The other day, Dane Laverty had a post at Times and Seasons challenging commenters to consider the Bloggernacle and its potential for growth and maturation in thew new decade. Early in the conversation, Brad Dennis had ideas that intrigued me:
I like much of the bloggernacle because it is in many ways a place where more liberal Mormon views can be expressed and accepted. I like it because in some ways it appears to be working to foster more of a liberal Mormon culture coexisting with a conservative Mormon mass. My hope is that the bloggernacle become less diversified and more consolidated, and that some of its emerging stars, (e.g. John Dehlin, Joanna Brooks, Nate Oman, and others) gain more of a prominent voice among Mormons. Perhaps an alternative, or more liberal Mormon magazine could be produced. Something that isn’t quite Sunstone or Dialogue, but at least something to serve as an alternative to the moderately conservative Mormon Times or the ultraconservative Meridian Magazine.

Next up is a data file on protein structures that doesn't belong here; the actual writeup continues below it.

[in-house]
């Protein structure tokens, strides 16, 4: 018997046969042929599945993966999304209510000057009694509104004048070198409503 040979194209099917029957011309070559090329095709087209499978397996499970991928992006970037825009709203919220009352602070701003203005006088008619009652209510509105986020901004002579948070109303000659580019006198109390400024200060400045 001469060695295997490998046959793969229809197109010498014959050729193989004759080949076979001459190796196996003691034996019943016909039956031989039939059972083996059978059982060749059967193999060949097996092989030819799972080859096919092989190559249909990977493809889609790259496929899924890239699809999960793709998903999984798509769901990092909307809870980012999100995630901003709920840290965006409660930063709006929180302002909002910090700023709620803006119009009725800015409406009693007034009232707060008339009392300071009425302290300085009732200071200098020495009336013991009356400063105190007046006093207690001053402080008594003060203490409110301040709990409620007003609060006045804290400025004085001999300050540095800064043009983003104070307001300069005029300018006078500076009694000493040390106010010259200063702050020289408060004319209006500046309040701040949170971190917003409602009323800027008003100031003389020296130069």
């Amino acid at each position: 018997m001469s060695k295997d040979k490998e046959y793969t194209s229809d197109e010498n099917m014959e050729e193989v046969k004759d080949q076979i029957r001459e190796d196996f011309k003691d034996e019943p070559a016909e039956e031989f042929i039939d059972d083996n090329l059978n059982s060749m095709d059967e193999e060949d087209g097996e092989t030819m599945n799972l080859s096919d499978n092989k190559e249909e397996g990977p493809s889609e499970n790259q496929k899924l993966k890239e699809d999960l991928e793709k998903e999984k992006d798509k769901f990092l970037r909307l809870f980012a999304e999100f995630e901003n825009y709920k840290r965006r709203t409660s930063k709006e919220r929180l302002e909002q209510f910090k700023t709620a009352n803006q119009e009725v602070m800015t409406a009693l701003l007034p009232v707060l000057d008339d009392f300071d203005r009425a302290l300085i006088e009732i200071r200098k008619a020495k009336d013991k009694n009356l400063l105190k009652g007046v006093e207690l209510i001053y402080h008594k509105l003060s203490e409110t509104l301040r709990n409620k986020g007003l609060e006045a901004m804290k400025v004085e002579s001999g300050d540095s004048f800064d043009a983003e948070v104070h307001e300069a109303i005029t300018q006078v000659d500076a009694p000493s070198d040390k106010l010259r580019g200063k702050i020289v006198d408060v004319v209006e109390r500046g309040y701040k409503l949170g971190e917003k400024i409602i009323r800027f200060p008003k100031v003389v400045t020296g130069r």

But I was skeptical. Not about the thrust, but about his proposed thoughts for implementation.
Online magazines remain a much stronger medium than blogs, because they tend to be peer-reviewed and edited. BCC and T&S are in between blogs and magazines because they have a limited number of invited writers (including some relatively well-known academics in the LDS community), but no editing or funding structure. I would like to see T&S or BCC or other Mormon blogs move in that direction. They would just need some sponsors/donors, a bit more centralization in editing, regularity of publications, etc. The result could be the emergence of a more mainstream Mormon voice. I see the blogosphere as flailing. Too many bloggers who garner too little attention.